A draft report to northwest governors on Columbia
Basin Fish and Wildlife Program costs in 2017 was released last week for review
by the public, with the total program costs coming in at $450.4 million, about
18 percent of the Bonneville Power Administration’s power business line costs
of $2.465 billion, and accounting for about one-third of the agency’s wholesale
The Northwest Power and Conservation Council
at its meeting in Boise last week agreed to release the “2017 Columbia River
Basin Fish and Wildlife Program Costs Report” for public review. It is the 17th
such report released by the Council and covers the period Oct. 1, 2016 to Sept.
30, 2017, fiscal year 2017. Comments are due by June 29.
Of the total, the cost for the direct-funded
program was $254.7 million. That money pays for projects such as habitat
improvements, research, and some fish hatchery costs, the Council said in the
draft report (https://www.nwcouncil.org/media/7491668/2018-4.pdf).
Some $85.2 million were reimbursements to the
federal Treasury for expenditures of appropriated funds by the U.S. Army Corps
of Engineers, Bureau of Reclamation, and the U.S. Fish and Wildlife Service for
investments in fish passage and fish production, including direct funding of operations
and maintenance expenses of federal fish hatcheries. The cost of half of
Council expenses ($10.8 million) is also included in this category, the report
says. The other half of Council expenses is assigned to the Bonneville Power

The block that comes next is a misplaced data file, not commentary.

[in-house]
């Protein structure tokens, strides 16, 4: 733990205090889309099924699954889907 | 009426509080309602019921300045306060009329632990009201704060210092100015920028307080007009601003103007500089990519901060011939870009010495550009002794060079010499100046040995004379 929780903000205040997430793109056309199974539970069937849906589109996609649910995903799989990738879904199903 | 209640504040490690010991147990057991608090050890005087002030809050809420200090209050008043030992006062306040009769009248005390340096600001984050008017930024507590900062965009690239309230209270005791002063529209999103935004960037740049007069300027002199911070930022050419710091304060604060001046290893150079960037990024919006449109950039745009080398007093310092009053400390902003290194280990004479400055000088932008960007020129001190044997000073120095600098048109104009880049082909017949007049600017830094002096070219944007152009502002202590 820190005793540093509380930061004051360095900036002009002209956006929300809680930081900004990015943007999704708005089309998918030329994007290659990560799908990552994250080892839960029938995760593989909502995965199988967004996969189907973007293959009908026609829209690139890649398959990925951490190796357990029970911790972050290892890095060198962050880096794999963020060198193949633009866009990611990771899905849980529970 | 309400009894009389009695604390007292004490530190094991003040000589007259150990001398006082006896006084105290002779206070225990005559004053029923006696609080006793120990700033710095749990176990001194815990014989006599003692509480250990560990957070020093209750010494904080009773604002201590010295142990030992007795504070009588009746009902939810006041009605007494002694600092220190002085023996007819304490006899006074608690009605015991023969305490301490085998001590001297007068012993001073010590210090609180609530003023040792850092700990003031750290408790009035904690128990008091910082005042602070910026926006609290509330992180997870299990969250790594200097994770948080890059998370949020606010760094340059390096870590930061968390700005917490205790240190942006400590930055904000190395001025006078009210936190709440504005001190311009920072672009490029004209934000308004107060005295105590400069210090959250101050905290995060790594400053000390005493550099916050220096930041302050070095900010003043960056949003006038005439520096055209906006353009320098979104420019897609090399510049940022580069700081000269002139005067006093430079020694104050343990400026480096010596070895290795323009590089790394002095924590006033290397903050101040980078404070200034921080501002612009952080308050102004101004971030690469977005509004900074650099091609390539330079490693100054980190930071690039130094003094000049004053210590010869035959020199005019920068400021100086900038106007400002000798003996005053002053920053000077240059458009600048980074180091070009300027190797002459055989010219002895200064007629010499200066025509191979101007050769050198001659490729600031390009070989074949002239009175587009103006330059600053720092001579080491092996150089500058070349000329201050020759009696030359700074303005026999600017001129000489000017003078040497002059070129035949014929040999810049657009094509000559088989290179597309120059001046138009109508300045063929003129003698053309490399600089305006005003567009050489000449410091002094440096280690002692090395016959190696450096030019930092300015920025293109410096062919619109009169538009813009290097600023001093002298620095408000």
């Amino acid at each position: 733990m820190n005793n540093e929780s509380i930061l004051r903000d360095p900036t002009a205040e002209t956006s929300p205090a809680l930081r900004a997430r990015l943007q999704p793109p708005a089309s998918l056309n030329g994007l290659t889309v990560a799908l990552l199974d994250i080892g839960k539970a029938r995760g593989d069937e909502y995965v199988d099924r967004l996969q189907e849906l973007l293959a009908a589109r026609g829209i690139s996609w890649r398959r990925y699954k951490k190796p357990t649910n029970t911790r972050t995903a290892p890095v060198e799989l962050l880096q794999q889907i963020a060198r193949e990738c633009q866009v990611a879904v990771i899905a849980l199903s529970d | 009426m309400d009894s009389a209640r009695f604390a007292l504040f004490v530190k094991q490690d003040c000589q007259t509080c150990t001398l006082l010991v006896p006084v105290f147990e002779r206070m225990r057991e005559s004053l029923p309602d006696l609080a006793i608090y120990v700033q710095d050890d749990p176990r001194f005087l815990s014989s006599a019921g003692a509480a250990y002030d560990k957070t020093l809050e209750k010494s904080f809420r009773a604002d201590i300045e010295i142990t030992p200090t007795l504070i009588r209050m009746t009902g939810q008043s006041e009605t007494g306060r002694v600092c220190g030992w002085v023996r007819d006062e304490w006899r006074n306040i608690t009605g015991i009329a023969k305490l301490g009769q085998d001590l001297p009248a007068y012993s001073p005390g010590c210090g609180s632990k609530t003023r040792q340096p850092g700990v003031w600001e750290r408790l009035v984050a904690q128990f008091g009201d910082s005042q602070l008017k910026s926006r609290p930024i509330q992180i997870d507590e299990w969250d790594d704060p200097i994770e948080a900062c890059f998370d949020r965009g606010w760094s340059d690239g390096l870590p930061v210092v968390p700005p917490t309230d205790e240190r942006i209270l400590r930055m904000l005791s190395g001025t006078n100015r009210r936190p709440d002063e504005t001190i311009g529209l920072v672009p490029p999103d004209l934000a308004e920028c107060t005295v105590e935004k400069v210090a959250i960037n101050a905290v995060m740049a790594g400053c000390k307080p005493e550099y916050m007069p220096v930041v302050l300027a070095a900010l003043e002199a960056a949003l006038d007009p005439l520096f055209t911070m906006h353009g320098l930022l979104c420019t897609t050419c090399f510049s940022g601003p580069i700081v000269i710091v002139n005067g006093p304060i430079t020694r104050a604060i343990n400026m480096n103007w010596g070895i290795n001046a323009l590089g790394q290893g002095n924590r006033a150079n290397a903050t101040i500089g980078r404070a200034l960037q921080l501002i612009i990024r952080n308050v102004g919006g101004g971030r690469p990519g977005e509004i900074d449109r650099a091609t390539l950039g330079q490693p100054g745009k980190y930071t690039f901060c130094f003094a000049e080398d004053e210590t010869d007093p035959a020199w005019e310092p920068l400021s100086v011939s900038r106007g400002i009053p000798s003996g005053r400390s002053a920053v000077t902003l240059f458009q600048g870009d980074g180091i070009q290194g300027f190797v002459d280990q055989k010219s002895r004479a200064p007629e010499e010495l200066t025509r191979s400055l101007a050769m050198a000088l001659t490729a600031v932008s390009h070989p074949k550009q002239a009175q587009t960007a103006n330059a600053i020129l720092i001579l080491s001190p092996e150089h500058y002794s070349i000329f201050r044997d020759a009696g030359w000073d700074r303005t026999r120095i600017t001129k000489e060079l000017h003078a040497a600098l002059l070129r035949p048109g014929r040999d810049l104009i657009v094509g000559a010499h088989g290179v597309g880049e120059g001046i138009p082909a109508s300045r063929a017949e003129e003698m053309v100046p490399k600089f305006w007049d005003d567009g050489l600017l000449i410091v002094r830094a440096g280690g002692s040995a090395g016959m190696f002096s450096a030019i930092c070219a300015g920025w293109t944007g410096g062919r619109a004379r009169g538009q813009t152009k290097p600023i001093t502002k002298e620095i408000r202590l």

Administration’s power business line.
Debt service (interest, amortization, and
depreciation) of capital investments for facilities was $121.4 million. This is
for facilities such as hatcheries, fish passage facilities at dams and some
land purchases for fish and wildlife habitat.
Foregone hydropower revenue – dam operations
that benefit fish but reduce power production and sales – was $9.6 million.
Bonneville’s Fish and Wildlife Division considers forgone revenue a result of
spill at dams to benefit fish passage, a cost attributable to fish and wildlife
mitigation. Without forgone revenue, fish and wildlife costs comprise 17.8
percent of Bonneville’s $2.465 billion in total power-related costs.
Not all numbers were additive. In 2017,
planned power purchases were down $20.5 million. According to the draft report,
BPA buys power in the wholesale market during periods when dam operations to
protect migrating fish reduce hydropower generation, such as by spilling water
over dams in the spring or storing it behind dams in winter months in
anticipation of required spring spill. The negative number for 2017 is an
anomaly, the report says.
“Power purchases and forgone revenue have a
wide variance from year to year which is caused, in part, by the fact that they
are estimated from a model,” the report says. “The 2017 Fiscal Year exhibited
an unusual and unintuitive result for both replacement power purchases (which
are a part of the 4h10C calculation) and forgone revenues. According to
Bonneville, one of the reasons these ‘cost of fish operations’ were lower in
2017 can be attributed to the modeled reservoir operations in the previous year
as well as an unusual runoff. Bonneville’s calculations show that operations
for fish pushed some generation into months with higher power prices, and the
value of that generation more than offset the fact that Bonneville lost
approximately 210 average megawatts of generation due to operations for fish in
The $450.4 million does not include the $65.6